An experimental, psychological debut about selfhood, fiction, and memory.

HER HERE

A former scholar searches for a missing woman in an unorthodox way.

In Dennis’ elusive debut novel, Elena—a young woman grieving her late mother—finds herself in the pages of a missing woman’s journal. Still traumatized by her mother’s death six years ago, Elena is plagued with memory loss and a slippery sense of self: “Forgetting is how the body keeps itself sane.” When Siobhán, her late mother’s friend, reaches out with an unconventional job offer, Elena moves to Paris, leaving behind her graduate program and long-term boyfriend. Siobhán wants Elena to find Ella, her biological daughter, who fled to Thailand when her adoptive parents told her the truth about her birth—and has been missing for the past six years. Craving closure, she asks Elena to rewrite Ella’s impressionistic journals "as an account of what happened" and use that narrative to unearth clues that may be hidden in plain sight. Physically and emotionally unmoored for years, Elena loses herself in the task almost immediately: “The difference now is purpose—one to string itself through my days, adding tautness, definition, orienting them on an axis of someone else.” If the journal rewriting is an interesting (if convoluted) premise, Dennis’ sensory prose leads to a fascinating exploration of identity, grief, and time. As Ella’s journals tip further toward madness, the two women’s lives become more intertwined; the physical, mental, and emotional boundaries between them become nearly nonexistent. Dennis’ abilities to blur fact and fiction—through structure and pronoun use—and wield language elevate the novel. Her prose is sensory and unsettling: “three days, ample and round, like peaches ripening in the summer markets”; “I was becoming other than myself, to my delight and terror.” With an unsurprising (though satisfying) ending, the women come to terms with their lives—the ones they currently inhabit and the one Elena has created.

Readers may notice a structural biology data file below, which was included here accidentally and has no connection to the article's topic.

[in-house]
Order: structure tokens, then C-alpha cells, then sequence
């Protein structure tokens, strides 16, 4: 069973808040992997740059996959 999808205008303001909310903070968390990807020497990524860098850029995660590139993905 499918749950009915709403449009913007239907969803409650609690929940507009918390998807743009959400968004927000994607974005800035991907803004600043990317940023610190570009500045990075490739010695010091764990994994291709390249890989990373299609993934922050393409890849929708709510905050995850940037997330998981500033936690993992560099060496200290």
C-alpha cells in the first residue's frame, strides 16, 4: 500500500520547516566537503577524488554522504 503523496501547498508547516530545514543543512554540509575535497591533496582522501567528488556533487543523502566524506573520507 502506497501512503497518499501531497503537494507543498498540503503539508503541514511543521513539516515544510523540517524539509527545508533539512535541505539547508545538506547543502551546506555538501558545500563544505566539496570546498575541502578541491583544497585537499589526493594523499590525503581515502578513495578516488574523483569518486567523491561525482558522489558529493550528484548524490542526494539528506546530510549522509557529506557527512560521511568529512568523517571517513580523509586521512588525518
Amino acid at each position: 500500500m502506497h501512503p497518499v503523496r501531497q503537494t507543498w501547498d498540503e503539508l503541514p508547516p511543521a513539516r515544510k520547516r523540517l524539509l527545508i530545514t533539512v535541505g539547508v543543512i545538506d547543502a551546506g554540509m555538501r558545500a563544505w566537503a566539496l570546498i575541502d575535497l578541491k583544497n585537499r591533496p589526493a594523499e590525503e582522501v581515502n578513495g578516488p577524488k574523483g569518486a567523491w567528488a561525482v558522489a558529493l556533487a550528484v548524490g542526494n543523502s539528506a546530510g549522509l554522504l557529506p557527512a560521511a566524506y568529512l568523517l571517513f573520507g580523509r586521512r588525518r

An experimental, psychological debut about selfhood, fiction, and memory.

Pub Date: March 9, 2021

ISBN: 978-1-942658-76-4

Page Count: 352

Publisher: Bellevue Literary Press

Review Posted Online: Nov. 27, 2020

Kirkus Reviews Issue: Dec. 15, 2020

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A tasty, if not always tasteful, tale of supernatural mayhem that fans of King and Crichton alike will enjoy.